Let me just say welcome to the neighborhood!! I live right up the street at 10th and L. I don't have any Ellington recommendations though I love his music, but I'm sure others can help there.
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"The Duke Ellington Reader" by Mark Tucker is a great place to start as far as biographical material goes.
Musically much of his best material is not particularly well recorded, but there are exceptions, "This One's For Blanton" and "Jazz Party In Stereo" quickly come to mind. My personal favorite album is "Duke - 1940 Live From the Crystal Ballroom Fargo, ND". It's a recording of a typical night on the road with Duke near his peak. They were an excellent dance band. "Ellington At Newport" is also a classic live recording.
Another way to appreciate Ellington's (and Billy Strayhorn) genius is to listen to how other artist interpret their songs. A large number of jazz artist have done Ellington tribute albums. Some of the better ones are by Thelonious Monk, Sarah Vaughan, Ella Fitzgerald and Kenny Burrell.
One last point, don't overlook Duke as a piano player. He's quite accomplished. Check out "Money Jungle" w/ Charles Mingus and Max Roach or "Great Times" w/ Billy Strayhorn.
Ditto on "Money Jungle" on blue note label.
I have the Duke Ellington/Louis Armstrong collaboration (now I forget the title) released as 2LP set long out of print on Mobile Fidelity Sound labs label. I think Classic Records has released the set as two separate LPs. Another one I like is Duke Ellington with John Coltrane (sorry forgot the title on that one two) on Impulse label.
Yeah really great master player, kind of zen like in his quest for economy of notes and a search for perfect melodic relationships. When I was young I thought this was old foggey music but now I think he was a genius.
This is a huge body of work. For me the older stuff can be hard to listen to - I just have a lot of trouble getting past the noise and artifacts of the recording process.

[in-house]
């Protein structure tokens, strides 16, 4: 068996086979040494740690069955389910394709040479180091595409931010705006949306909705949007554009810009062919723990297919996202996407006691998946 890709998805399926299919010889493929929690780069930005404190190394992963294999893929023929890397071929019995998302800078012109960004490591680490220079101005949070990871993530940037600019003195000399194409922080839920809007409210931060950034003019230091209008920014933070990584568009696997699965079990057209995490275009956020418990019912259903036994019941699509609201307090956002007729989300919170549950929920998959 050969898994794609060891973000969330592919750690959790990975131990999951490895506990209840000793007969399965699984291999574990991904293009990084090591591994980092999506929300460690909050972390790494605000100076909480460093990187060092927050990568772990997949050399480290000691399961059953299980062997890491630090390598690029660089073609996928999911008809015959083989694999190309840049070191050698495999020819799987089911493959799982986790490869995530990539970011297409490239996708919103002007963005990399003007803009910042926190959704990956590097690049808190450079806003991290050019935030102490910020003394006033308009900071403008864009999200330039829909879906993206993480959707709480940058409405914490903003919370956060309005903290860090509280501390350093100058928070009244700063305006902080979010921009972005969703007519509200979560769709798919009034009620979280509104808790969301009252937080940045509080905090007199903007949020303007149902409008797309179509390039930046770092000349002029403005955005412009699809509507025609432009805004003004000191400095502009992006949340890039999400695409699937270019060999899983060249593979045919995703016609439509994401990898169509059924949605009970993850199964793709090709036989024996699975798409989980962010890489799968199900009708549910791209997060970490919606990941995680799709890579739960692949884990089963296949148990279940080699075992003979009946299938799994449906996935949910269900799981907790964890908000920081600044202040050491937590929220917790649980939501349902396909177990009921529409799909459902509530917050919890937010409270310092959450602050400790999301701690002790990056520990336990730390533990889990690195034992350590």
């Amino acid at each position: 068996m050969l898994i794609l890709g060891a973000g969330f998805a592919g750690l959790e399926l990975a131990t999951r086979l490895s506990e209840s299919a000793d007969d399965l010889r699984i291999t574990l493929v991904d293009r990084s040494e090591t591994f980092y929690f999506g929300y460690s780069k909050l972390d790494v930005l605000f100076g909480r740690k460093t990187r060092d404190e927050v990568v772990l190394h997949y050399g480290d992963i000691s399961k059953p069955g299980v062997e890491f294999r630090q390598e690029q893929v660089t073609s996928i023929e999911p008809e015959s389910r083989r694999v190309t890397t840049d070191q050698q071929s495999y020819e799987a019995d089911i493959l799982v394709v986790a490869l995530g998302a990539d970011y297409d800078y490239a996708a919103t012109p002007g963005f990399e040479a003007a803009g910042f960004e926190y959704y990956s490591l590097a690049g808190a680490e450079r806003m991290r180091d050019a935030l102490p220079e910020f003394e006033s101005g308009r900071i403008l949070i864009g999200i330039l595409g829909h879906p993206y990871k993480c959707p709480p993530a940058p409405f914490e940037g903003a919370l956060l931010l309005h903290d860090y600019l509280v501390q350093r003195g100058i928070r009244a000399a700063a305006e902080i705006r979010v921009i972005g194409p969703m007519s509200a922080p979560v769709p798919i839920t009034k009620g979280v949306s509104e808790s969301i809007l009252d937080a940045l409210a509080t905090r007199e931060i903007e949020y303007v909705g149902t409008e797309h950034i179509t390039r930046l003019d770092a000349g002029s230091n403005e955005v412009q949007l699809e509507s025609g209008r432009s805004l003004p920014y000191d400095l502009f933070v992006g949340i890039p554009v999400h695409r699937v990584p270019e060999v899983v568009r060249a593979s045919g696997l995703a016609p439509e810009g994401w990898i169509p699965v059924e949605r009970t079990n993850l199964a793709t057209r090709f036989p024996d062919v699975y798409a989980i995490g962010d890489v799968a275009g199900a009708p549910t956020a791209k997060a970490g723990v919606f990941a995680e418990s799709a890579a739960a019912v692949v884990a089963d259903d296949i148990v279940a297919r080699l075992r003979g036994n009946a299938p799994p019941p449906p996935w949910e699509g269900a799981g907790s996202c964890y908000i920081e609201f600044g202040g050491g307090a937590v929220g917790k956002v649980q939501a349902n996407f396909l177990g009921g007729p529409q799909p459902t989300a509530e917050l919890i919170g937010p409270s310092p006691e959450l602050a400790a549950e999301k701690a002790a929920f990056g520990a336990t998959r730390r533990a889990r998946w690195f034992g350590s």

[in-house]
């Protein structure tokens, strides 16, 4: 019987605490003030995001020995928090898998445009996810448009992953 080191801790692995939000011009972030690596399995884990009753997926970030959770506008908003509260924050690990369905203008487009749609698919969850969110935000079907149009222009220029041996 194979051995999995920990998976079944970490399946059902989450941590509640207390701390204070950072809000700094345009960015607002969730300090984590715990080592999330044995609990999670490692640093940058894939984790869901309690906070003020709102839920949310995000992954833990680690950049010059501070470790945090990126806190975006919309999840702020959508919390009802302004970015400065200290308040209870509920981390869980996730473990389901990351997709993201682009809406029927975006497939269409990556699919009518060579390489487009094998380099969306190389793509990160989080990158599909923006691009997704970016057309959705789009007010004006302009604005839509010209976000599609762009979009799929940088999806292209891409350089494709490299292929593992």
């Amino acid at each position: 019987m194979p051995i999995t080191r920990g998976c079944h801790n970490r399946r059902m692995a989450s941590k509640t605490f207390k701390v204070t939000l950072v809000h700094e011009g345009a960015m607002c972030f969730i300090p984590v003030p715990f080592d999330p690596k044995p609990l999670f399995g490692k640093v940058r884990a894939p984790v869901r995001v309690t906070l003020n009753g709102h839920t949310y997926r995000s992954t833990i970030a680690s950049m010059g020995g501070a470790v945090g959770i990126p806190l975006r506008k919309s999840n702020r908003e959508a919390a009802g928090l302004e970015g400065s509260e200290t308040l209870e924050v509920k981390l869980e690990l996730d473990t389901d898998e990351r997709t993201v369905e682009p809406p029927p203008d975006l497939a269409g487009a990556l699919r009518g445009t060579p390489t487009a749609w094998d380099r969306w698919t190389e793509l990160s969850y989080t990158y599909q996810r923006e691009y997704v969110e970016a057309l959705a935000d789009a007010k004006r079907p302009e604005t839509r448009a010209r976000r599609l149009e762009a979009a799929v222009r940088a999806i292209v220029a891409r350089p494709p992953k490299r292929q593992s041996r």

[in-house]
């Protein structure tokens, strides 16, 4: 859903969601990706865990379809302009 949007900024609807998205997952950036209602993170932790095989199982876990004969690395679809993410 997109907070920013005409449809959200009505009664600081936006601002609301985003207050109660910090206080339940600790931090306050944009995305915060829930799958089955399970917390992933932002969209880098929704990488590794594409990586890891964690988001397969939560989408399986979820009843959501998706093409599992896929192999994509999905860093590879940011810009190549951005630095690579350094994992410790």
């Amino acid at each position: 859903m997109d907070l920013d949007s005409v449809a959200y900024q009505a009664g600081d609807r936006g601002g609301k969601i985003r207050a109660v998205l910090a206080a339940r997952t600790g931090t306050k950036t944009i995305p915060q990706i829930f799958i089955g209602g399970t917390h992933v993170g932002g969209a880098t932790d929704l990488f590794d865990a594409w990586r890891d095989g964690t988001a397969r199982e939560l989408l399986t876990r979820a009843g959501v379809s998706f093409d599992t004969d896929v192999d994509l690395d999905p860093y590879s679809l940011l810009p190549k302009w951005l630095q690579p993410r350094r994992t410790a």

Here are a few more to consider.
Duke Ellington Meets Count Basie - two bands playing as one
The Great Summit - Louis Armstrong and Duke Ellington - fab
Side by Side - Duke Ellington and Johnny Hodges
Back to Back - Duke Ellington and Johnny Hodges
both these are small ensembles with Hodges on horn and Ellington clearly featured on piano
Francis A & Edward K - Old Blue Eyes and the Duke who cares for him as carefully as he does Ella and Rosemary Clooney - course you gotta like Sinatra to like this one
Live In Swing City: Swinging With The Duke - Wynton Marsalis and group out of Lincoln Center
I'm not sure if they'e available on cd, but on lp:
1) The Queen's Suite
2) Intimacy of the Blues
This is not "Take The A Train", middle of the fairway Duke Ellington BUT
these are two of the greatest records I've ever heard.
BTW "Take The A Train" and all of Duke's classics are absolutely worth owning and can be found on nmumerous "Best Of" compilations.
Thanks for the recommendations! I'll be checking out all of them very soon.
Jond: Thanks for the welcome. By the way, I will have to consider moving to speakers with a smaller footprint, possibly monitors. You went through something similar, right?
Thedautch: thanks for the recommendation, I've never been to E. on E. but have only heard good things about it. As soon as I find some time to check it out, I'll let you know.
Yes when we moved into a much smaller condo I trade my beloved Alon Lotus SE's for a pair of JMlabs Micro-Utopias. I thought I would miss the bass but not at all, the bass I have is tight and punchy and the transparency is addictive. Plus they're incredibly easy to drive! I highly recommend anything from the Utopia series, the Minis would give you a fair amount more bass then the Micros. Happy listening!!
He's one of my faves. I consider him one of the few "geniouses" of jazz. I have about 20 CD's of his. There honestly is not a bad one among them. However I seem to play several more often then others: Black,Brown and Beige; The Ellington Suites; Piano in the Foreground. Whatever you do, just buy something of his. I agree that anything recorded before 1950 can sound relatively distant and lacking in the frequency extremes. If you have any jazz sensibility at all you will like this stuff alot.
He is the greatest of composers of music. Try getting Duke Ellington Complete Columbia and RCA Victor Sessions with Ben Webster featuring Jimmy Blanton -Centennial Edition" A four CD set of Definitive Records check it out at www.disconforme.com that is if they are still in business or you might find it on eBay. Another smasher is "Ellington Indigos" on Columbia/Sony. Or "...and his mother called him Bill" on Bluebird. There are many others and they are all great